KPMG report: Evolving Form 1099-K thresholds
A bill would increase the federal Form 1099-K reporting de minimis threshold from payments exceeding $600 to those equal to or exceeding $5,000.
A bill would increase the federal Form 1099-K reporting de minimis threshold
A bipartisan bill introduced March 15, 2022, would, if enacted, increase the federal Form 1099-K reporting de minimis threshold for reporting transactions made by third-party settlement organizations (TPSOs) from payments exceeding $600 to those equal to or exceeding $5,000. The Cut Red Tape for Online Sales Act (H.R. 7079) [PDF 233 KB], was introduced by U.S. House Representatives Chris Pappas and Cindy Axne in order to reduce the administrative burden encountered by small online sellers, particularly those merely reselling personal goods for less than they were originally purchased.
As noted in a November letter [PDF 602 KB] to House Speaker Pelosi, and Ways and Means Chairman Neal, Rep. Pappas and 15 other members of Congress outlined the issues produced by the reduced threshold for Form 1099-K reporting. Notably, the letter states that the $600 threshold will lead to overreporting of income and overpayment of taxes, potentially rendering some taxpayers ineligible for certain tax benefits. The letter also points out that the increased reporting will require additional collection of personal information, potentially leading to privacy concerns for online sellers. Thus, the bipartisan bill introduced on March 15 would increase the threshold to $5,000, retroactive to the beginning of the 2022 calendar year. In addition, the bill would provide relief for payments made during 2022 by extending the de minimis number of transactions to 200 for one transitional year.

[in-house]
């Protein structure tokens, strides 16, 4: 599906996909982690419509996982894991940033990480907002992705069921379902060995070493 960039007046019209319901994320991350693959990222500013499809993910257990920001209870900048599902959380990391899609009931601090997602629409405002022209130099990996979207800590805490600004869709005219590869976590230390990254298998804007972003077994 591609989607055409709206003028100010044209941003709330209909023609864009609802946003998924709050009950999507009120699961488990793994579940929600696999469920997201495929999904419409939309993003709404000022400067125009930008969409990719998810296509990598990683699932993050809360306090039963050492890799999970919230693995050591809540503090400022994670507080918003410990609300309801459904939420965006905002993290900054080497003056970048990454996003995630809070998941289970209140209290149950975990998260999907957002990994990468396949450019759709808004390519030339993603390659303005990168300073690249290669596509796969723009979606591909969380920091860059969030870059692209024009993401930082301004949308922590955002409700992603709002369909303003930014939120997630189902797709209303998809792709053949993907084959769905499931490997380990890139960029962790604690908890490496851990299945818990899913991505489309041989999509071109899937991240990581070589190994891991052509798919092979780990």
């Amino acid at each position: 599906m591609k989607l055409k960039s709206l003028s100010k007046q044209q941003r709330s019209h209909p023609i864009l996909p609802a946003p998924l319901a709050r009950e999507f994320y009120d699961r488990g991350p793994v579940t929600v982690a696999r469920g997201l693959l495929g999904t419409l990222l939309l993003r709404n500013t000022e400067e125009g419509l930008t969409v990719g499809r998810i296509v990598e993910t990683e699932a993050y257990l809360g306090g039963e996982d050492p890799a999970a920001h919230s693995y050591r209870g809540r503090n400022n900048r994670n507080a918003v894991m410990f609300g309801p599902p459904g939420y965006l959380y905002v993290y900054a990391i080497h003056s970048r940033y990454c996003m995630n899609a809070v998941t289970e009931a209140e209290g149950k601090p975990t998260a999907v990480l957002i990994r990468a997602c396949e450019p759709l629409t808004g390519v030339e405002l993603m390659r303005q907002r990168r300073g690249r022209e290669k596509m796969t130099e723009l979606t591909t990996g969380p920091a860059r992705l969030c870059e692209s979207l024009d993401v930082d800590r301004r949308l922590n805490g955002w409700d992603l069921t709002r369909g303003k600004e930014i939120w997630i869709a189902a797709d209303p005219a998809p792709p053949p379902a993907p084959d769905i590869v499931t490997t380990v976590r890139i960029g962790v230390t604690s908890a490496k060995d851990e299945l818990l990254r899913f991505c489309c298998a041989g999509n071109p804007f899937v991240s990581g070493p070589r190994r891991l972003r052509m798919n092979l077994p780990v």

The Housing and Economic Recovery Act of 2008 (HERA) [PDF 779 KB] was enacted to address the subprime mortgage crisis that began in 2007 as a result of the collapse of the housing bubble (aka the “Great Recession”). The legislation was originally introduced as a July 2007 House bill to further United States energy independence and security (see H.R. 3221 [PDF 1.5 MB]), but quickly evolved with the onset of the Great Recession. By April 2008, the bill had been repurposed to address the foreclosure crisis of 2008. As the crisis deepened, and the need for economic assistance increased, the bill’s revenue cost increased significantly.